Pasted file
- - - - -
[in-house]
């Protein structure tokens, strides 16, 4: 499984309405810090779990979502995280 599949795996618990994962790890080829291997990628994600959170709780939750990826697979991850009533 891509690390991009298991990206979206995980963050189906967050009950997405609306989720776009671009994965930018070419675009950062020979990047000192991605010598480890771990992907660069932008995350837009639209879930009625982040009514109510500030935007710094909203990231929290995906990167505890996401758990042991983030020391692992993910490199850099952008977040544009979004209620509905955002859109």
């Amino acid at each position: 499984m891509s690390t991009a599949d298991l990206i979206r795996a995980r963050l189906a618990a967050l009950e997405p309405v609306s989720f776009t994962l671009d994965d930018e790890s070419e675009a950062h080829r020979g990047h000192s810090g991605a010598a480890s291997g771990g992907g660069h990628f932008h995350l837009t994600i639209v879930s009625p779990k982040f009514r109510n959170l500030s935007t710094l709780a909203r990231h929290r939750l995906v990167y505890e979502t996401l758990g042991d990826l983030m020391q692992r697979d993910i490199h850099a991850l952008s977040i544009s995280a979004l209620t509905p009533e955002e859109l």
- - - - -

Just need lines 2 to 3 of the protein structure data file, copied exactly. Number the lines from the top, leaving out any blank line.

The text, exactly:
């Protein structure tokens, strides 16, 4: 499984309405810090779990979502995280 599949795996618990994962790890080829291997990628994600959170709780939750990826697979991850009533 891509690390991009298991990206979206995980963050189906967050009950997405609306989720776009671009994965930018070419675009950062020979990047000192991605010598480890771990992907660069932008995350837009639209879930009625982040009514109510500030935007710094909203990231929290995906990167505890996401758990042991983030020391692992993910490199850099952008977040544009979004209620509905955002859109």
């Amino acid at each position: 499984m891509s690390t991009a599949d298991l990206i979206r795996a995980r963050l189906a618990a967050l009950e997405p309405v609306s989720f776009t994962l671009d994965d930018e790890s070419e675009a950062h080829r020979g990047h000192s810090g991605a010598a480890s291997g771990g992907g660069h990628f932008h995350l837009t994600i639209v879930s009625p779990k982040f009514r109510n959170l500030s935007t710094l709780a909203r990231h929290r939750l995906v990167y505890e979502t996401l758990g042991d990826l983030m020391q692992r697979d993910i490199h850099a991850l952008s977040i544009s995280a979004l209620t509905p009533e955002e859109l």